I was sharing a bus seat with a homeless-looking dude one time, and he started talking to me about "The 4 Types of Love" (or something) according to C.S. Lewis.
I swear, Boston has the most literate homeless people.
Madeleine L'Engle is one I didn't do as a child, read the first one as an adult, decided I didn't need to read anymore.
Doodlebug Anklebiter wrote:
Now the thought of someone watching this on my recommendation thinking it's a comedy makes me feel guilty. It's not. It's one of the least funny films I've ever seen.
The cricket discussion reminded me of one of the few Bollywood musicals I've ever watched in its entirety:
It was pretty fun, especially the way they used every sports movie cliche I've ever seen, but made them fascinating since instead of, say, bringing together a bunch of losers and ne'er-do-wells and forging them into a functioning team, they brought together Hindus, Muslims, Sikhs, dalits, etc., etc.
(Well, I'm not sure if a Columbia Tri-Star pic counts as Bollywood, but whatevs.)
Mine, of course, is Bande a Part.
My old ex who introduced me to Nouvelle Vague, and who, incidentally KJ, was also descended from Danes, but mixed with Italian, hence her being short and brunette, was Claire's Knee, although I guess that wasn't really one of the original ones.
Not as funny as Cries and Whispers though.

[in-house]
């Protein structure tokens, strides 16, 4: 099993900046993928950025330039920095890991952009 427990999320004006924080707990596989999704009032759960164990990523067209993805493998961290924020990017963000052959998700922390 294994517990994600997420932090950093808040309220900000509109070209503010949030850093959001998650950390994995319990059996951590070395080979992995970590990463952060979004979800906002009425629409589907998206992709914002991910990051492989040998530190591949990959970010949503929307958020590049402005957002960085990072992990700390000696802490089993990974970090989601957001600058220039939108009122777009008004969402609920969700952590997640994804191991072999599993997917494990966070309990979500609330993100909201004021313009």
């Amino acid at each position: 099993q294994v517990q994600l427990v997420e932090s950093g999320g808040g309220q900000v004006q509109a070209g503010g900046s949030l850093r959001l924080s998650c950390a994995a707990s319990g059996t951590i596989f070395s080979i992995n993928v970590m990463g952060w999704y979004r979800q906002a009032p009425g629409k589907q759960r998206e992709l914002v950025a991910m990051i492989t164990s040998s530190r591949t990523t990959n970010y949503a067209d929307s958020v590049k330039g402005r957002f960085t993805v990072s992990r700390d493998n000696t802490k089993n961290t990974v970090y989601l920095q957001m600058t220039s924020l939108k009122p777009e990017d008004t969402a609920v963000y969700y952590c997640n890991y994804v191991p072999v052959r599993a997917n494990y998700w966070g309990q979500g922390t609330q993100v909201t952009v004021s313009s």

Doodlebug Anklebiter wrote:
Well, there hasn't been much opportunity to shirk my duties is what I'm getting at.
Which, I agree, is f&%+ing bullshiznit.
In fact, I complained about this to a supervisor this morning. He was working in the truck next to me (contractual violation) and I was like, "You know, Dan, this is f~~+ing bullshiznit." And he was like, "What's bullshiznit, Doodlebug?" And I was, like, "I should be on day shift already. I only volunteered to stay on this shift for peak so that I could read books on the clock!" And he was, like, "Yeah, that's bullshiznit, you should file a grievance." And I was, like, "F$$!in' a right I should file a grievance..."
And to get back to Tinseltown for a second, Coppola's The Conversation sometimes strikes me as a less sexy, American cover of Blow-Up but still damn well worth watching.
Fun fact (or at least I think so): John Cazale (Fredo from The Godfather) was only ever in five movies, and each one of them won an Oscar--The GF, The GF II, The Conversation, Dog Day Afternoon and The Deer Hunter.
If this isn't true, don't tell me.
Well, there hasn't been much opportunity to shirk my duties is what I'm getting at. But there's only one more story in the Tolstoy and it's wicked short; after that I need to finish off I, Robot and then I was going to read Delany so I could be like, "Hey, Dicey, I finally read some Delany..." but I like being bad so now I think I'll move on to The Drowned World.
Literary re-post from the Gender Politics Thread: Doris Lessing: R.I.P.
Now, I've never read anything by Lessing, but I am a bit distraught that it took a week to learn about her death while it took all of 15 minutes to find out about Paul Walker's.